The political set-up in both countries also gives the Prime Minister the edge over the president. If the Prime Minister has a sound parliamentary majority (or a record large one as Tony Blair does have), it is very probable that the policies that he wants will become law. A simple Parliamentary vote on this almost certainly means that the Prime Minister will have his way. With the House of Lords currently under review and its power likely to be severely clipped, it falls to the European Union to deem certain British laws valid or not. In fact, in recent years the European Union has done little if anything to impact on important British legislation. It has intervened on issues that involve a few such as the sentencing of the Jamie Bulger murderers. But with the fear of encroaching federalism seemingly strong throughout Europe, it seems highly unlikely that the European Courts would involve itself in wholesale British domestic policies that have come from a democratically elected government. If this remains true, and the current government maintains its current huge parliamentary majority, the Prime Minister will be able to push through reform after reform (though the result of a referendum on the Euro might prove an interesting issue for him).

The president does not have such domestic power. He is hamstrung by the powers given to others by the Constitution. This document is very clear about the powers he has. But it is also very clear about the powers given to Congress and to the Supreme Court. In recent years, the Supreme Court has been more involved in assessing states rights rather than presidential powers and in the aftermath of September 11th 2001, G W Bush has seemingly been able to do anything by flying the patriot’s flag. However, the Constitution and its makers, do state the powers of Congress first in Article 1 and then the powers of the president in Article 2. Was this their way of putting an individual in his place after the experience of one man’s power in Britain during the independence crisis? Again, compromise appears to ensure that most presidential recommendations get through Congress as this approach alone ensures that the system is not embarrassed in the nation’s eyes. However, the president still has the power of veto over Congressional legislation by the simple fact that he must sign all legislation before it becomes law. The use of the pocket veto does extend the president’s authority at a domestic level but its overuse might lead to cries of one man ridding rough over one of the main bastions of America’s democracy – Congress. Also, if both sides – president and Congress – are satisfied that they have both had an input into proposed legislation, why would a veto be needed?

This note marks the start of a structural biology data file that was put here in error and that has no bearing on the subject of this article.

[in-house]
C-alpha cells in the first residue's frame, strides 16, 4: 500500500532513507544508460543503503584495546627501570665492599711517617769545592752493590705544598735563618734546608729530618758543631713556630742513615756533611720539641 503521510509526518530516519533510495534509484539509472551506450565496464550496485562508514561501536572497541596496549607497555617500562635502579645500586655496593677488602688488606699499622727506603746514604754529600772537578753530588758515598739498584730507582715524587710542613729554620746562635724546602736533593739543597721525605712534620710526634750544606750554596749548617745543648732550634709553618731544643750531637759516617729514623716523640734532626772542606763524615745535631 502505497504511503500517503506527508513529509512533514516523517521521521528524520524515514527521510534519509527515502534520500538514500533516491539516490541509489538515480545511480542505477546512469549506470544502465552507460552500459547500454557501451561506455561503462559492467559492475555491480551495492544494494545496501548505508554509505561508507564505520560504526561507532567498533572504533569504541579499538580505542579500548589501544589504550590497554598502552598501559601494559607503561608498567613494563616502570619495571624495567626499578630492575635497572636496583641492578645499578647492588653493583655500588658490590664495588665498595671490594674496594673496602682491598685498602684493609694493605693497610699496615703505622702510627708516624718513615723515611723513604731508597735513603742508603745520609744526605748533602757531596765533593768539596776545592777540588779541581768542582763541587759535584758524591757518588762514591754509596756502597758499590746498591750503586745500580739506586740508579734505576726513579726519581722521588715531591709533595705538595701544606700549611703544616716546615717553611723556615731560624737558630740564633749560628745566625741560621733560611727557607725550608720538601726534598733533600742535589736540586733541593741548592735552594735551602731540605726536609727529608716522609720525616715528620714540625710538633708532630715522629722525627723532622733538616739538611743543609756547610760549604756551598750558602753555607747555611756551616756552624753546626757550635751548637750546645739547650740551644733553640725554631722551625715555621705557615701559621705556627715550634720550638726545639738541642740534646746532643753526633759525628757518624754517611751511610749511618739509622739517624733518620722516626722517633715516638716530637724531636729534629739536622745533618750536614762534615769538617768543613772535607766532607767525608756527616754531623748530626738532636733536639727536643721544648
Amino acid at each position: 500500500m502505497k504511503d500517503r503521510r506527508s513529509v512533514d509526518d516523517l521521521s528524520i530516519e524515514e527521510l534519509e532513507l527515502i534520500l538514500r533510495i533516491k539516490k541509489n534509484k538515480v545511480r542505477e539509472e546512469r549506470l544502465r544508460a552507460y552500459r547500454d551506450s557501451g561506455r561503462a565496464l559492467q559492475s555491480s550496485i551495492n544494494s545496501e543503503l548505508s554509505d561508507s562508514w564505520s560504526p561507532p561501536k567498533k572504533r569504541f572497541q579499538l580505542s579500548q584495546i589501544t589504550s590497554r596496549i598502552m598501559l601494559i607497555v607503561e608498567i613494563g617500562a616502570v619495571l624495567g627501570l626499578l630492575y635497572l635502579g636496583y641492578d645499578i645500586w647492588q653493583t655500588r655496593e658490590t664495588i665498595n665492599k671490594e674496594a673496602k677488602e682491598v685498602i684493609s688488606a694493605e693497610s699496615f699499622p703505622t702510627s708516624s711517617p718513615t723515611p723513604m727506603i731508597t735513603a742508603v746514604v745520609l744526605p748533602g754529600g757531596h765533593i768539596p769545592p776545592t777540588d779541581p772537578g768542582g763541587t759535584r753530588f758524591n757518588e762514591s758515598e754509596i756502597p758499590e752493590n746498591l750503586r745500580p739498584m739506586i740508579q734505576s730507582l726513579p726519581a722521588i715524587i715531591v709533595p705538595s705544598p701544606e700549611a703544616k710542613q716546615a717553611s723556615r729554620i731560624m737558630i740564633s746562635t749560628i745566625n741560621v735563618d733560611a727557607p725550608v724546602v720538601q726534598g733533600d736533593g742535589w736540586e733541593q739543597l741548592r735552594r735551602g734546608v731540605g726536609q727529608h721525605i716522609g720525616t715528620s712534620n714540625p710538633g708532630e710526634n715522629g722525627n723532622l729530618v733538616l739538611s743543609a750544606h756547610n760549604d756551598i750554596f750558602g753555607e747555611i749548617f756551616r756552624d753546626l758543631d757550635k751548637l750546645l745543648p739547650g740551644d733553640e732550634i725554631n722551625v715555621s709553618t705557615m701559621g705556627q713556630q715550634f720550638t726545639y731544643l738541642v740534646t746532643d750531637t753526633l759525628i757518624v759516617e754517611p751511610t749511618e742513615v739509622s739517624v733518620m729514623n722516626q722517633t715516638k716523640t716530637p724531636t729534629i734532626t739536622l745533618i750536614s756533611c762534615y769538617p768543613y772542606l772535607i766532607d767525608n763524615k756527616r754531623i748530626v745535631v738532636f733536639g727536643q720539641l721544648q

The input both president and Prime Minister have in the judiciary is about equal. Within the Supreme Court, the president can only appoint a Supreme Court judge if a sitting one has retired or has died. His appointed successor must then be ratified by the Senate, and this has not always happened in the past as Ronald Reagan found. The Prime Minister can influence the appointed of senior figures in the judiciary as he appoints the Lord Chancellor who then has great power in selecting circuit judges etc.

In foreign policy, the president exerts far greater power than the Prime Minister. Britain simply does not have the status that America does at an international level. It seems hard to believe that Colin Powell as Secretary of State, would have received the same treatment in Israel as Britain’s then Foreign Secretary, Robin Cook, did when he received a less than polite welcome on a visit to that country. Only America has the necessary power and influence to gather together the necessary support in the United Nations for her foreign policy.

However, in domestic issues, the Prime Minister has the advantages in that he as an individual can push through domestic legislation as he is not only Prime Minister but also party leader. The constitutional restraints that are on the president simply do not exist in Britain. The president can veto a bill from Congress but an overuse of this will devalue not only his position but also that of the political structure in America. In Britain, the only thing that can stop a bill becoming law under the current political set-up, is if the Queen refused to give the Royal Assent to a bill that had gone all through the democratic procedures of Parliament. Such an incident is inconceivable. If the Prime Minister has a large parliamentary majority, then he has very extensive powers at a domestic level with probably far fewer restrictions placed on him than a president.